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CU System

Governments educator tool kit adds to fin lit efforts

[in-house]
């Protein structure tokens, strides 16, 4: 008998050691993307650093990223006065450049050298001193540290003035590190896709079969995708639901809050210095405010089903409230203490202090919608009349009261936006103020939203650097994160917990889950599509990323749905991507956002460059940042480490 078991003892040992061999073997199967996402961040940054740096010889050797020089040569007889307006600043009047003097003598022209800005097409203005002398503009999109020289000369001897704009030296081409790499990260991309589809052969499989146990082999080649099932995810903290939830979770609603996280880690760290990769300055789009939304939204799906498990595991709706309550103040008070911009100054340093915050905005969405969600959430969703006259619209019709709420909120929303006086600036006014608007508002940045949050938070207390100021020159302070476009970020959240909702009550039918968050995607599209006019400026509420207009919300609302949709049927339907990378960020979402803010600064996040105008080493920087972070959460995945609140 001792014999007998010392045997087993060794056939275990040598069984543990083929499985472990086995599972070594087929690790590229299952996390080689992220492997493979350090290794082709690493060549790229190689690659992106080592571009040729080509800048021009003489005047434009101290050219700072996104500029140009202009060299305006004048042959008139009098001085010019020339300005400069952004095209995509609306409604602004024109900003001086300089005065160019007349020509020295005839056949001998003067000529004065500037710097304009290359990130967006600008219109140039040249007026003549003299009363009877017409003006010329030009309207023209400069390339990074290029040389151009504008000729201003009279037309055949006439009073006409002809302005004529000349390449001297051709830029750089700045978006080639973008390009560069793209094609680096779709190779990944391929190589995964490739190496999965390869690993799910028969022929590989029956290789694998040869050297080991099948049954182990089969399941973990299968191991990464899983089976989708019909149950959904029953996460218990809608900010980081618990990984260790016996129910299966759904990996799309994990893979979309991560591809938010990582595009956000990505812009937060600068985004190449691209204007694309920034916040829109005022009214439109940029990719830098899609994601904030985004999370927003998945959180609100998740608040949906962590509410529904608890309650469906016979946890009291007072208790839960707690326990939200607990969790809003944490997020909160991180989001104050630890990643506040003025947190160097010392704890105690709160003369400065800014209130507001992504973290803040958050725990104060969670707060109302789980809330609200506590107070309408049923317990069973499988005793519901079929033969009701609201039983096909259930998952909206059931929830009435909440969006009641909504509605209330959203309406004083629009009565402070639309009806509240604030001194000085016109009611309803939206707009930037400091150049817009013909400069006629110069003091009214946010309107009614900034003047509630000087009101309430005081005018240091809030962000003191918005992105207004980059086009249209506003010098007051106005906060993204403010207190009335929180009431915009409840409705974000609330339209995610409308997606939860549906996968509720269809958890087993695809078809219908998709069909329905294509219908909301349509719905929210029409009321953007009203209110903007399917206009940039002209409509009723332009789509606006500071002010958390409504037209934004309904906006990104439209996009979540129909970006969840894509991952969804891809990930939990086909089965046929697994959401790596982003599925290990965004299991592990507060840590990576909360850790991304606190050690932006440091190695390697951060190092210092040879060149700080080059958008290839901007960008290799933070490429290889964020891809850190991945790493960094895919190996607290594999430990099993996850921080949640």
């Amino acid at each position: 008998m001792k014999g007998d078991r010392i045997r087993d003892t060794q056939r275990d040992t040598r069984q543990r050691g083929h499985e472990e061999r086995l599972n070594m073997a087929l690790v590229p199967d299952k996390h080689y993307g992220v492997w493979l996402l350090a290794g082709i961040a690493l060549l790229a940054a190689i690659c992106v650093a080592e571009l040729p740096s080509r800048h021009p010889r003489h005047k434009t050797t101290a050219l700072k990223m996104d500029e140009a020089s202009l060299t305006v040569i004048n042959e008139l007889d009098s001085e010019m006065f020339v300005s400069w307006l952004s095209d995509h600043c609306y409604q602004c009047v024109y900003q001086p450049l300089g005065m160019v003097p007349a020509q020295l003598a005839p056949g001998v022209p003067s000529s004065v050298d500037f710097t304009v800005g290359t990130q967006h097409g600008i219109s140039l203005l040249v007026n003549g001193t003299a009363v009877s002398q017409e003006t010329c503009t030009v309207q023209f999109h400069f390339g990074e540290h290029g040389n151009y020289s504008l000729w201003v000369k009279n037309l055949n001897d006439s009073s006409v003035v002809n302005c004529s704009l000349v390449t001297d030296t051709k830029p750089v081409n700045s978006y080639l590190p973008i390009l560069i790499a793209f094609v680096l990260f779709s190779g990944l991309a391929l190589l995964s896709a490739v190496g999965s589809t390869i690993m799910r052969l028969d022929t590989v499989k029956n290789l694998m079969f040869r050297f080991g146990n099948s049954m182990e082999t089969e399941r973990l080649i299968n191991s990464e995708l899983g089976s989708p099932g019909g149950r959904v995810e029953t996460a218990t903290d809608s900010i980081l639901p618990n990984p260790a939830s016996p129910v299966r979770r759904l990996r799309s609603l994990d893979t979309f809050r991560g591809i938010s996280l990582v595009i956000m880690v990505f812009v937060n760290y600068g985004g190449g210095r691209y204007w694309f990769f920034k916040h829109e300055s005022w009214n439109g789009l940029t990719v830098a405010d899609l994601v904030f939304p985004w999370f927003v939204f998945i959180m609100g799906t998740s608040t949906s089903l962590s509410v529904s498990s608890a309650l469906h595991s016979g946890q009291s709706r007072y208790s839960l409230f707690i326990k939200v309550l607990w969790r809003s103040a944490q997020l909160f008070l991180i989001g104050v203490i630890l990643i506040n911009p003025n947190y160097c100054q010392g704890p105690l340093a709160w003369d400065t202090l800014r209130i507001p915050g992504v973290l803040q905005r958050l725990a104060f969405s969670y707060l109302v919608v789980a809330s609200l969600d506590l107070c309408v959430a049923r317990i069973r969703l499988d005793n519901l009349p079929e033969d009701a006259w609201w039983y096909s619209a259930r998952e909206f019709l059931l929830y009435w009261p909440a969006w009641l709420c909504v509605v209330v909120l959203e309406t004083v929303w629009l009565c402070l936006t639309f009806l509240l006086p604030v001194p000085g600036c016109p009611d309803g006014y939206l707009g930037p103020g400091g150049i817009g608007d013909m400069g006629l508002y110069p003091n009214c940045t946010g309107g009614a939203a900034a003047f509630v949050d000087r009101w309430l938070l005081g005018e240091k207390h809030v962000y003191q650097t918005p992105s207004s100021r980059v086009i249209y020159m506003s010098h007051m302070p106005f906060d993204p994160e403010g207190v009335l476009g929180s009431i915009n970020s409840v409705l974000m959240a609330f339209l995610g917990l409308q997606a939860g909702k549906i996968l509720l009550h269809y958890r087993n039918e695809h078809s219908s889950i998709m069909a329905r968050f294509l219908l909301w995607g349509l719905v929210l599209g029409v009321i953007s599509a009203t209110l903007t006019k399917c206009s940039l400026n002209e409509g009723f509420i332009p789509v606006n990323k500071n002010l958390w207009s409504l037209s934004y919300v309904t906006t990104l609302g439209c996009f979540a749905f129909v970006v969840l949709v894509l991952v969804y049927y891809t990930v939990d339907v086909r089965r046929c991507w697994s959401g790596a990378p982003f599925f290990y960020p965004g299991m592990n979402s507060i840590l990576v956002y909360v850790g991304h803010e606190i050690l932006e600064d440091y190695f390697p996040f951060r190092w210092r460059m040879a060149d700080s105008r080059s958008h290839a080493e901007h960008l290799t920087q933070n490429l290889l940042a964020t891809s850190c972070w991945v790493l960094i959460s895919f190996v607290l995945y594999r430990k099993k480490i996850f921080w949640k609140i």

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WASHINGTON and MADISON, Wis. (2/18/11)--The Obama administration Wednesday released its new "educator toolkit" with lesson plans teachers can use to help students prepare for the upcoming 2011 National Financial Capability Challenge. The project adds another resource to America's attempts to educate youth about finances--something credit unions, the Credit Union National Association (CUNA) and state leagues and associations have been involved in for several years. "Empowering students with the knowledge they need to make smart financial choices about saving, budgeting, and investing for the future is good for the long-term strength of our economy," said Treasury Secretary Tim Geithner. "It will help ensure that young people have the skills they need to achieve financial security, and that will help us continue to build this recovery on a strong and sustainable foundation." That's exactly what credit unions involved in educating youth have said. CUNA's National Credit Union Youth Week, which is April 17-23, has a theme this year of "Money Rock$ at My Credit Union." CUNA's Googolplex websites for youth also educate them in financial matters. Associated with that is CUNA's eighth National Youth Savings Challenge. In April 2010, roughly 352 credit unions participating in the program encouraged 176,750 youth to put a collected $24.8 million in their credit union savings accounts. Of those, 10,631 were brand new accounts. The National Endowment for Financial Education's (NEFE) High School Financial Planning Program, which many credit unions use as a basis for curricula during classroom presentations, is one of the few financial education programs that have an evaluation component typically measuring knowledge gains with a pre-test and post-test. Like many of the credit unions' projects, the government's educational toolkit covers five core competencies of financial education: earning, spending, saving, borrowing and protecting against risk. It includes lesson plans from the Federal Reserve, Federal Deposit Insurance Corp. (FDIC), and non-profit organizations. This year the educator toolkit will include interactive online lessons and Spanish language materials. The government's challenge includes a voluntary online exam for high school students that begins as of March 7 and that helps teach young Americans about saving, budgeting, investing and other skills critical to building a strong financial future. The highest scoring students on the exam will be recognized through a national awards ceremony in Washington, D.C., and other high scorers will receive official award certificates. Last year more than 76,000 students and 2,500 educators in 50 states participated in last year's National Financial Capability Challenge. It is one of several projects offered by the administration. In November, the National Credit Union Administration, the FDIC and the U.S. Department of Education announced a partnership to encourage schools and financial institutions to work together to increase students' financial capability. For more on educational efforts by credit unions, use the links.